As I Lay Dying have been a staple of my metalcore playlists since discovering Beneath the Encasing of Ashes in college, late 2001. And since 2005, they've been a perennial favorite, once they became laser-focused on their cultivation of slick, aggressive, melody-infused, modern metalcore. From then to now we've seen them getting slightly more refined with each release, demonstrating an evolving maturity and the ability to hold off stagnation. From Shadows Are Security to An Ocean Between Us to The Powerless Rise As I Lay Dying grew stronger with each album, setting the bar for high-quality metalcore a bit further up each time. And when we were treated to 3 new tracks on the compilation album Decas, each of them pointed to their next full length, Awakened, being a further progression forward for the band. Listeners were given a small taste of Awakened a couple of weeks back with the track "Cauterize," which was a song that, uncharacteristically, took a few spins to sink in and catch on. Because of this, I began to feel a bit wary for Awakened.
With the full album finally in hand and numerous listens put in, that wariness was warranted. Before I get lambasted by As I Lay Dying fans everywhere, let me point out that this is a very solid album. If it was released by any other metalcore band, it could be a career-maker. However, we're talking about As I Lay Dying, one of the reigning kings of the metalcore realm, so the bar is set a bit higher for them. As mentioned previously, "Cauterize" turned out to be a very catchy track after multiple listens and it, in fact, turns out to be one of the catchiest songs on the album… which is the album's main problem.
Unlike past albums where there were at least 3 or 4 songs that stood head and shoulders above the rest (think "Confined" or "Nothing Left" or "Vacancy" for examples), Awakened almost completely lacks standout songs. Yes, this leads to a very level and consistent album, but it also treads dangerously close to "forgettable" territory as well. Knowing that this album was very quickly written and recorded, that may be what ultimately held the band back.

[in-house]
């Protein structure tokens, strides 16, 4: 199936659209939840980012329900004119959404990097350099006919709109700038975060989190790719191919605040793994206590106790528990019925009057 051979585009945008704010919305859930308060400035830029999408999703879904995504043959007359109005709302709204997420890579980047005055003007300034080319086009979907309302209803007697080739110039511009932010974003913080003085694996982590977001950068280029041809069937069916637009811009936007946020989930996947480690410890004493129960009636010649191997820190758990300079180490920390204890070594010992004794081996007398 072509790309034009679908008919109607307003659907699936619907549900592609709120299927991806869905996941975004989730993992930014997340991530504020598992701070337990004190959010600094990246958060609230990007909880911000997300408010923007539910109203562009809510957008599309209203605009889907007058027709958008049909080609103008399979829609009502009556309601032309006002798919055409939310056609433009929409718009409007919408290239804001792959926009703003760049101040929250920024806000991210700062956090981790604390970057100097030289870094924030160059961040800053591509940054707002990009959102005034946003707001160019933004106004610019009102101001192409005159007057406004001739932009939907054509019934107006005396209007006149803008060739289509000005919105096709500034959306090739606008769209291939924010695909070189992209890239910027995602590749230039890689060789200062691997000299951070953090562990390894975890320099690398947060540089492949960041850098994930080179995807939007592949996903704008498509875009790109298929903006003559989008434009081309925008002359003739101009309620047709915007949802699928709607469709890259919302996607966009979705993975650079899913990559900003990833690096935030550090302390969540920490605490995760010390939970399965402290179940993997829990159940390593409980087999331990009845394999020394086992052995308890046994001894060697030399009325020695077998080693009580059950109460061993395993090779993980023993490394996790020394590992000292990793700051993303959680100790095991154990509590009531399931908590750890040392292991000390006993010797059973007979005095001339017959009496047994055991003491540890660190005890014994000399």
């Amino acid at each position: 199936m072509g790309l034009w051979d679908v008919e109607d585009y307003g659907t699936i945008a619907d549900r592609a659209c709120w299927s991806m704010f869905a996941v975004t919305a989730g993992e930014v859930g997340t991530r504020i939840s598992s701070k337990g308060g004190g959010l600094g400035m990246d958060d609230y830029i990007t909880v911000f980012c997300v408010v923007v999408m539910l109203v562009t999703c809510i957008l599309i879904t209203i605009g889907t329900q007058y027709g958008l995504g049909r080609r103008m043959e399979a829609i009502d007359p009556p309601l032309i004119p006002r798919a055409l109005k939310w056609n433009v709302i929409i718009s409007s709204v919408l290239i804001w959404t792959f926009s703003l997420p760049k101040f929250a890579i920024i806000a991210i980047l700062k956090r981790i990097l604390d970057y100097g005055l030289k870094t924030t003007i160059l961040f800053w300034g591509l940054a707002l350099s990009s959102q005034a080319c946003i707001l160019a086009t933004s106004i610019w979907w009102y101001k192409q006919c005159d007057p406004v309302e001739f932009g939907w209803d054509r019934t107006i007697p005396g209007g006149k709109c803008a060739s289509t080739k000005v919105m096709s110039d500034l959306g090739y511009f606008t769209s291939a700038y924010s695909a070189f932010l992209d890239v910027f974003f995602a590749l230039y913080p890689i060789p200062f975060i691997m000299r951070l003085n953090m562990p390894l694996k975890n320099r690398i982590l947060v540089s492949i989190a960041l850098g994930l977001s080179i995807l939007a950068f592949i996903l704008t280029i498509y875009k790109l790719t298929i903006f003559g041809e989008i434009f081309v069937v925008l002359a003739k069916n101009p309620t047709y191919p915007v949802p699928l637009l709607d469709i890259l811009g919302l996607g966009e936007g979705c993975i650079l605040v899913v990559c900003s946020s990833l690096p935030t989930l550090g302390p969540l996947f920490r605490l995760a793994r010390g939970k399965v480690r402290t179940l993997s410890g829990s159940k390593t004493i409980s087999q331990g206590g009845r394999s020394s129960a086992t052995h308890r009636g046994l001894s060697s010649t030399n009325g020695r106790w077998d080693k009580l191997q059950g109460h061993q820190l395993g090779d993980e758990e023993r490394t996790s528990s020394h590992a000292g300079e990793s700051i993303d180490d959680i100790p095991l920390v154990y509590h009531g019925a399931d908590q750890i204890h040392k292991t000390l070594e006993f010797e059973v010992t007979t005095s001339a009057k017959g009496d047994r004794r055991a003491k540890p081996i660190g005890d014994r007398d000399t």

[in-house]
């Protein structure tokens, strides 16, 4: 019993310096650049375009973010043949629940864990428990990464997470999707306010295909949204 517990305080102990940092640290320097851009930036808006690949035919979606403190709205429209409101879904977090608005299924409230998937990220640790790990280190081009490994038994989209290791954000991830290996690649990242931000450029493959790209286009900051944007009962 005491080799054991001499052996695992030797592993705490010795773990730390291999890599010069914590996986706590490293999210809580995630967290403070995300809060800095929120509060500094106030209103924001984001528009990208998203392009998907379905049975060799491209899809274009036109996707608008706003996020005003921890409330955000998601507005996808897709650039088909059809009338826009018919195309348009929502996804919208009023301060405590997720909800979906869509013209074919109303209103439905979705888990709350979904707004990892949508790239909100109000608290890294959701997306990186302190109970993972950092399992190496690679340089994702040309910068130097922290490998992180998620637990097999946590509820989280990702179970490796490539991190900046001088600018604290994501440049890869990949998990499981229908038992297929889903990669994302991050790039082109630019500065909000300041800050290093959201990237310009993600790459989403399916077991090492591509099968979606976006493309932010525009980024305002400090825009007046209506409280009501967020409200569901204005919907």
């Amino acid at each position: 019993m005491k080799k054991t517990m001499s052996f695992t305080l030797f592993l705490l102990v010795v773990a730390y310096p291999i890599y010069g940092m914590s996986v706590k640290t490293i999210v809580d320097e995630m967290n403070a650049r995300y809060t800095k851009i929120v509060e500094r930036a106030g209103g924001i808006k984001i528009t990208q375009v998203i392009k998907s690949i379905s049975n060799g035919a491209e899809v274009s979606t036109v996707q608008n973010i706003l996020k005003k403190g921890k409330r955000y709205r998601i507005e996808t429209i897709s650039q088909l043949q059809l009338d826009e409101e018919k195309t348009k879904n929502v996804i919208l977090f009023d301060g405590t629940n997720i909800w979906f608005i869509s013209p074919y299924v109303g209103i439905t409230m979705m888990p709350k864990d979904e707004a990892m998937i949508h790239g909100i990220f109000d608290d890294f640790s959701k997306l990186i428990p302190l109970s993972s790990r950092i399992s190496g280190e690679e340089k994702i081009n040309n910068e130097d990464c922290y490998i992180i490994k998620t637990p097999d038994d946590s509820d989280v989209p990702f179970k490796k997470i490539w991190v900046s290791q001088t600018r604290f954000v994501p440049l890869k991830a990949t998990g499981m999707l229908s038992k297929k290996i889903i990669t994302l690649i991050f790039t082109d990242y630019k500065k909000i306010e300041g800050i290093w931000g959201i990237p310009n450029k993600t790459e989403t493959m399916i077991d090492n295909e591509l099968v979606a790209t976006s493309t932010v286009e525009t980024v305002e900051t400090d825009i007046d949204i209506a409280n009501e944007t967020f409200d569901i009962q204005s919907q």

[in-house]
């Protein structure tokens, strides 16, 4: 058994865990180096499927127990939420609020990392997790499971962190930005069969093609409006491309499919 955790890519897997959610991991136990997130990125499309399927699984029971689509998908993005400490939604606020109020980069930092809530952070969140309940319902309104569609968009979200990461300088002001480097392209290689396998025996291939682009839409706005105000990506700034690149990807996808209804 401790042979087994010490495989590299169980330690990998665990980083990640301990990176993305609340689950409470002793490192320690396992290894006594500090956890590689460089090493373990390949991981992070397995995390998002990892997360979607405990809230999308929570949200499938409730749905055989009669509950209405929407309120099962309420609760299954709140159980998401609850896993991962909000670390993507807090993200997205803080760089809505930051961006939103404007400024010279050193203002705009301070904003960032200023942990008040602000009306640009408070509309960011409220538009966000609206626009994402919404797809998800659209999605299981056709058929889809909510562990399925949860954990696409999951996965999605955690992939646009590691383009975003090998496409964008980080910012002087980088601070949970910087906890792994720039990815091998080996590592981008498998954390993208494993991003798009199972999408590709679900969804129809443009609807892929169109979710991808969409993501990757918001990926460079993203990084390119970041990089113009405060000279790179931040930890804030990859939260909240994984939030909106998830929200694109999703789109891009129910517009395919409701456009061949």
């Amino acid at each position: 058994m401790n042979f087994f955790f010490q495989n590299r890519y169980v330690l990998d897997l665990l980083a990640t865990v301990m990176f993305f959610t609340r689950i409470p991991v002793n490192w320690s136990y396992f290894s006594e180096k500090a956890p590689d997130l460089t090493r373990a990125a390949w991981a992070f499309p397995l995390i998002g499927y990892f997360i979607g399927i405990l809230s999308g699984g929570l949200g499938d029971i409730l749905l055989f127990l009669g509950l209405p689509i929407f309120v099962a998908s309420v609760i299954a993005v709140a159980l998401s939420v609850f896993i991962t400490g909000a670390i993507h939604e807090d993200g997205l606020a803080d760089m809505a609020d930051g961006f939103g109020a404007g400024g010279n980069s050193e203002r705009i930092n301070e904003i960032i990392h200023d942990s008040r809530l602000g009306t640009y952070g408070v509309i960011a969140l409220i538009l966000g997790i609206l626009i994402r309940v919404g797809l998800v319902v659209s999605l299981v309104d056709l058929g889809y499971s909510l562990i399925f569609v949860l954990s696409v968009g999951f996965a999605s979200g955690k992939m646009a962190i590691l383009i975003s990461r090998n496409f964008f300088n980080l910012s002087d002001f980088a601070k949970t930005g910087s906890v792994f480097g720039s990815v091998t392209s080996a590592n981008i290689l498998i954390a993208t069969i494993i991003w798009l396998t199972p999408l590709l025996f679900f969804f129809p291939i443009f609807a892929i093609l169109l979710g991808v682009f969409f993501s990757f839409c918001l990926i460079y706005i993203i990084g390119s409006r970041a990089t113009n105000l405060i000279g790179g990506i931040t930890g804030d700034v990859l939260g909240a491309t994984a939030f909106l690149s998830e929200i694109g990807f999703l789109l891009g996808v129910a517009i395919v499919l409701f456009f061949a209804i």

Let's be clear, however, that if you are an As I Lay Dying fan, you will definitely love this album, maybe just not as much as their other efforts. There are some classic AILD moments that will stand out, such as the breakdowns on "Defender," the always well done combination of melodic vocals mixed with aggressive instrumentation as seen on "A Greater Foundation," and "My Only Home," which is as close to a standard AILD song template as you'll find. There are great moments, for sure, which I don't want to go unmentioned, but that's really the expectation for As I Lay Dying, so when they aren't firing on all cylinders all of the time, it's noticeable.
Beyond the general feeling of being unmemorable, a few songs stand out as being particularly weak (again, by As I Lay Dying standards). "Resilience," being the 3rd track of the album right after 2 relatively great songs, is somewhat generic and feels a bit phoned in with some slightly forced cleans and a couple of repetitive sections. "Whispering Silence" sees the band being their most radio-rock-friendly. Outside of the interjection of some harsh vocals, this song is primed for radio play, which may come across to long time fans as a softening of the band. Lastly, "Overcome" takes a little bit too long to really get moving. The intro section could have been cut or beefed up a bit to make it a stronger start to the song.
As a whole, Awakened is still a very competent album, but it is a bit of a side-step for As I Lay Dying. I wouldn't say they've taken a step backwards, but they are shuffling their feet as they figure out how to keep stepping forward. Given time, this may grow on many, but it may also lead to a growing desire in fans for another new album sooner rather than later.